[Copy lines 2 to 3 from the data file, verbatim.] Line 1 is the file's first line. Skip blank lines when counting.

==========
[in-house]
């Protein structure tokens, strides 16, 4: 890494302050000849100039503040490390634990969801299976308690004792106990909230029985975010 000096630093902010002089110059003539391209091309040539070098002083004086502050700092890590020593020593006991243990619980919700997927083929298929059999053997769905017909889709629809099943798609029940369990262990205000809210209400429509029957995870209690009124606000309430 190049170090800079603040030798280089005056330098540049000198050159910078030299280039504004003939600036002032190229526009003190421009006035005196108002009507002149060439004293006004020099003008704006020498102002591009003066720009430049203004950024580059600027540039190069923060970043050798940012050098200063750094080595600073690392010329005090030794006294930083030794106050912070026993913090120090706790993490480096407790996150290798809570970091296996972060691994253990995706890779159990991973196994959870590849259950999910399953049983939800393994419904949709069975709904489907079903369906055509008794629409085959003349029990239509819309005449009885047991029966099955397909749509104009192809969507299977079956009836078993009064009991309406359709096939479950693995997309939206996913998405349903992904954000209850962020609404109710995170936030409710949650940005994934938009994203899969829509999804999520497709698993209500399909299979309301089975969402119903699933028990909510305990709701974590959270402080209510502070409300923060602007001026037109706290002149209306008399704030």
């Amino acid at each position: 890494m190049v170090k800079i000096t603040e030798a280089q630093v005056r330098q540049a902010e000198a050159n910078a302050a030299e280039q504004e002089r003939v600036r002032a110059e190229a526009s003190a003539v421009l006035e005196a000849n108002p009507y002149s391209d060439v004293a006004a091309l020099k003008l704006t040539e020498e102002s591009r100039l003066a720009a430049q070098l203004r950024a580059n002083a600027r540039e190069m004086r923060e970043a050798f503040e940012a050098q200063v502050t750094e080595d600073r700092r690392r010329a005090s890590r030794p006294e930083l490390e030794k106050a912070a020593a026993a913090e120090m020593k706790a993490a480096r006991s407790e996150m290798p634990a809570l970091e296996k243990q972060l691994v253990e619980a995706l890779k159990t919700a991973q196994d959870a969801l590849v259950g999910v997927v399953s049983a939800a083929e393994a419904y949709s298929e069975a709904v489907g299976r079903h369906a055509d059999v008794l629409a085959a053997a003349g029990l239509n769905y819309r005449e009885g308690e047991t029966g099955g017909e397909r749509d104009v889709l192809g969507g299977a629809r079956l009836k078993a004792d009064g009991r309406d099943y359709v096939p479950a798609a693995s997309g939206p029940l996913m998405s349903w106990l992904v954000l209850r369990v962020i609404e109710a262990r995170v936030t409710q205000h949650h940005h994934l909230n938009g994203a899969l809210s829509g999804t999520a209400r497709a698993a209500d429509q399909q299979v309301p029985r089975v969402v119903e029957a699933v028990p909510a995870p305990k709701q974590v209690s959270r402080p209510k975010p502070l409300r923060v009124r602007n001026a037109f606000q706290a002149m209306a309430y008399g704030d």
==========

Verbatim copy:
């Protein structure tokens, strides 16, 4: 890494302050000849100039503040490390634990969801299976308690004792106990909230029985975010 000096630093902010002089110059003539391209091309040539070098002083004086502050700092890590020593020593006991243990619980919700997927083929298929059999053997769905017909889709629809099943798609029940369990262990205000809210209400429509029957995870209690009124606000309430 190049170090800079603040030798280089005056330098540049000198050159910078030299280039504004003939600036002032190229526009003190421009006035005196108002009507002149060439004293006004020099003008704006020498102002591009003066720009430049203004950024580059600027540039190069923060970043050798940012050098200063750094080595600073690392010329005090030794006294930083030794106050912070026993913090120090706790993490480096407790996150290798809570970091296996972060691994253990995706890779159990991973196994959870590849259950999910399953049983939800393994419904949709069975709904489907079903369906055509008794629409085959003349029990239509819309005449009885047991029966099955397909749509104009192809969507299977079956009836078993009064009991309406359709096939479950693995997309939206996913998405349903992904954000209850962020609404109710995170936030409710949650940005994934938009994203899969829509999804999520497709698993209500399909299979309301089975969402119903699933028990909510305990709701974590959270402080209510502070409300923060602007001026037109706290002149209306008399704030």
């Amino acid at each position: 890494m190049v170090k800079i000096t603040e030798a280089q630093v005056r330098q540049a902010e000198a050159n910078a302050a030299e280039q504004e002089r003939v600036r002032a110059e190229a526009s003190a003539v421009l006035e005196a000849n108002p009507y002149s391209d060439v004293a006004a091309l020099k003008l704006t040539e020498e102002s591009r100039l003066a720009a430049q070098l203004r950024a580059n002083a600027r540039e190069m004086r923060e970043a050798f503040e940012a050098q200063v502050t750094e080595d600073r700092r690392r010329a005090s890590r030794p006294e930083l490390e030794k106050a912070a020593a026993a913090e120090m020593k706790a993490a480096r006991s407790e996150m290798p634990a809570l970091e296996k243990q972060l691994v253990e619980a995706l890779k159990t919700a991973q196994d959870a969801l590849v259950g999910v997927v399953s049983a939800a083929e393994a419904y949709s298929e069975a709904v489907g299976r079903h369906a055509d059999v008794l629409a085959a053997a003349g029990l239509n769905y819309r005449e009885g308690e047991t029966g099955g017909e397909r749509d104009v889709l192809g969507g299977a629809r079956l009836k078993a004792d009064g009991r309406d099943y359709v096939p479950a798609a693995s997309g939206p029940l996913m998405s349903w106990l992904v954000l209850r369990v962020i609404e109710a262990r995170v936030t409710q205000h949650h940005h994934l909230n938009g994203a899969l809210s829509g999804t999520a209400r497709a698993a209500d429509q399909q299979v309301p029985r089975v969402v119903e029957a699933v028990p909510a995870p305990k709701q974590v209690s959270r402080p209510k975010p502070l409300r923060v009124r602007n001026a037109f606000q706290a002149m209306a309430y008399g704030d």